Whichever of the three 12-month findings the Secretary makes, she must publish certain information in the Federal Register. If she makes a “not warranted” finding, she must publish that finding. 16 U.S.C. § 1533(b)(3)(B)(i). If she makes a “warranted” finding, she must publish a general notice and the text of a proposed regulation implementing the listing decision. Id. § 1533(b)(3)(B)(ii). If she makes a “warranted” but “precluded” finding, she must publish that finding, along with “a description and evaluation of the reasons and data on which the finding is based.” Id. § 1533(b)(3)(B)(iii). The Secretary has delegated the section 4 listing responsibilities in part to the Fish and Wildlife Service (“FWS”). See 50 C.F.R. § 402.01(b); see also Nat'l Ass'n of Home Builders v. Defenders of Wildlife, 551 U.S. 644, 651 (2007); Ashe, 808 F.3d at 902.

The Act's citizen-suit provision permits “any person” to bring suit against the Secretary in federal district court alleging that the Secretary has failed to perform a non-discretionary act or duty required by section 4. 16 U.S.C. § 1540(g)(1)(C). The Secretary's duty to comply with section 4's 12-month finding provision—once triggered by a positive 90-day finding—is non-discretionary and therefore falls within the citizen-suit provision. See Ashe, 808 F.3d at 903. Before filing suit pursuant to subparagraph (1)(C) of the citizen-suit provision, however, a plaintiff generally must give the Secretary 60 days' prior notice. 16 U.S.C. § 1540(g)(2)(C).

According to the complaint, Friends of Animals is a nonprofit organization that seeks to protect animals from cruelty and exploitation. On September 27, 2013, it submitted two listing petitions asking the Secretary to list the spider tortoise and the flat-tailed tortoise as either threatened or endangered. More than eight months later, on June 9, 2014, the FWS issued positive 90-day findings in response to both listing petitions. See 90-Day Finding on Petitions To List Two Tortoises as Endangered or Threatened and and [sic] a Sloth as Endangered, 79 Fed. Reg. 32,900, 32,902. Twelve months after it had filed its petitions, Friends of Animals found itself still waiting for the 12-month findings and served the Secretary with notice of its intent to sue. In December 2014, the FWS sent Friends of Animals a letter stating that it planned to issue 12-month findings for both listing petitions in fiscal year 2017 (October 1, 2016 – September 30, 2017).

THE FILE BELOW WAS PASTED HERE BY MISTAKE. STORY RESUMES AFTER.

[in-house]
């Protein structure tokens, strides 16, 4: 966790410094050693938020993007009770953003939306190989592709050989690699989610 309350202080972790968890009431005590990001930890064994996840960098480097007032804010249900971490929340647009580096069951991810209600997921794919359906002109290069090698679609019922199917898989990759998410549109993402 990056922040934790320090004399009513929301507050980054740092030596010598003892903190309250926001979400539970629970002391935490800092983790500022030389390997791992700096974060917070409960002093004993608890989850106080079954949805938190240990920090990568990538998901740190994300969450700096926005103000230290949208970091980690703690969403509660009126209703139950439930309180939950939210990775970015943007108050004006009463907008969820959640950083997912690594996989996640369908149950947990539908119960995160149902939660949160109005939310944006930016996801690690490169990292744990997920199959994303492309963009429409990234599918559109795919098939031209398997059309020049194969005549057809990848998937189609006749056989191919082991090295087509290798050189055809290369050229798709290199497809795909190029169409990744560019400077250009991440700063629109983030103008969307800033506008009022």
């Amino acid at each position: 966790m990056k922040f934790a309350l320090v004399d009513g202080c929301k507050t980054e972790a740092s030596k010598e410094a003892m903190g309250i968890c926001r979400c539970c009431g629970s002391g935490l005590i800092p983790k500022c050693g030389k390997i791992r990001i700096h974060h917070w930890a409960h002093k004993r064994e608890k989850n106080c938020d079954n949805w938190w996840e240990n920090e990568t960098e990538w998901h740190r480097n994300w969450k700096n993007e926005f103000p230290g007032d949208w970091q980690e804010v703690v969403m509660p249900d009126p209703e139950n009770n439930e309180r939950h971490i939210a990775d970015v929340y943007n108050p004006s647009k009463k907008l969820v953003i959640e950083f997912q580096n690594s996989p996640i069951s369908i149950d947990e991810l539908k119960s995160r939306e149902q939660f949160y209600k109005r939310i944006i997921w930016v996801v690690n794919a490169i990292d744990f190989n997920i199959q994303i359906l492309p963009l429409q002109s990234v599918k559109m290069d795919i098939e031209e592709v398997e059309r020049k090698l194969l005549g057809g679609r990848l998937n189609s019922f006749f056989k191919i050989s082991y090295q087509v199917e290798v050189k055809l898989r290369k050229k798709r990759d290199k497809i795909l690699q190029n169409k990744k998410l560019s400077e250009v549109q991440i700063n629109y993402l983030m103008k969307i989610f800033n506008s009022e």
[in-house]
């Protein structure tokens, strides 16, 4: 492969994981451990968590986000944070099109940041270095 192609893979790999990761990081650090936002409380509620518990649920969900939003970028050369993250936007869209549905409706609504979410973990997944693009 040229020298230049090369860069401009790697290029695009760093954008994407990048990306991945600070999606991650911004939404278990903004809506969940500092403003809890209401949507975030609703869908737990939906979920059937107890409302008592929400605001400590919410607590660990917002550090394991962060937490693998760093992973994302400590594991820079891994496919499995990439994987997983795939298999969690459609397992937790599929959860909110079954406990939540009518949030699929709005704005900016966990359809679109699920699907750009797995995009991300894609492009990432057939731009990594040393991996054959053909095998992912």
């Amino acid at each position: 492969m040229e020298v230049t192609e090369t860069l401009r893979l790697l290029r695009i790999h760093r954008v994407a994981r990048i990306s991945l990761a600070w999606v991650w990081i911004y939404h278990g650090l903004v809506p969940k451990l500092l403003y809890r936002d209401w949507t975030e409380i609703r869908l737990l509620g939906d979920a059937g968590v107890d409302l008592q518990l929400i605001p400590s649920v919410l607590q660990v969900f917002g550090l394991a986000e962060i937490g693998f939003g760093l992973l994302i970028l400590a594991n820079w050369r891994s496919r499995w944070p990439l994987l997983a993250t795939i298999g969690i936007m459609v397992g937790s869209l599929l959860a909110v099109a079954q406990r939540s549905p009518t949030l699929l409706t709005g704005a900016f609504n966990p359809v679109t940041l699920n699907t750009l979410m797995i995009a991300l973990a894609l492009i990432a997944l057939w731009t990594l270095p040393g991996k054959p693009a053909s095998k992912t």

Subsequently, Friends of Animals filed suit in the district court, alleging that the Secretary had violated section 4 of the Act by not timely issuing 12-month findings in response to its listing petitions. It principally sought declaratory and injunctive relief, in particular a declaratory judgment that the Secretary had violated the Act by not issuing 12-month findings in response to the listing petitions and not listing the two tortoise species as endangered or threatened, and an order directing the Secretary to issue findings and rulemakings on each species within 60 days. The district court granted the Secretary's motion to dismiss the complaint for lack of Article III standing, ruling that Friends of Animals had failed to satisfy the elements of any of the three theories of standing it advanced: informational standing, organizational standing, and associational standing. Friends of Animals v. Jewell, 115 F. Supp. 3d 107, 110–19 (D.D.C. 2015); FED. R. CIV. P. 12(b)(1). Friends of Animals appeals, challenging only the district court's ruling on informational standing. Our review is de novo. See Friends of Animals v. Jewell, No. 15-5070, 2016 WL 3125204, at *5 (D.C. Cir. June 3, 2016).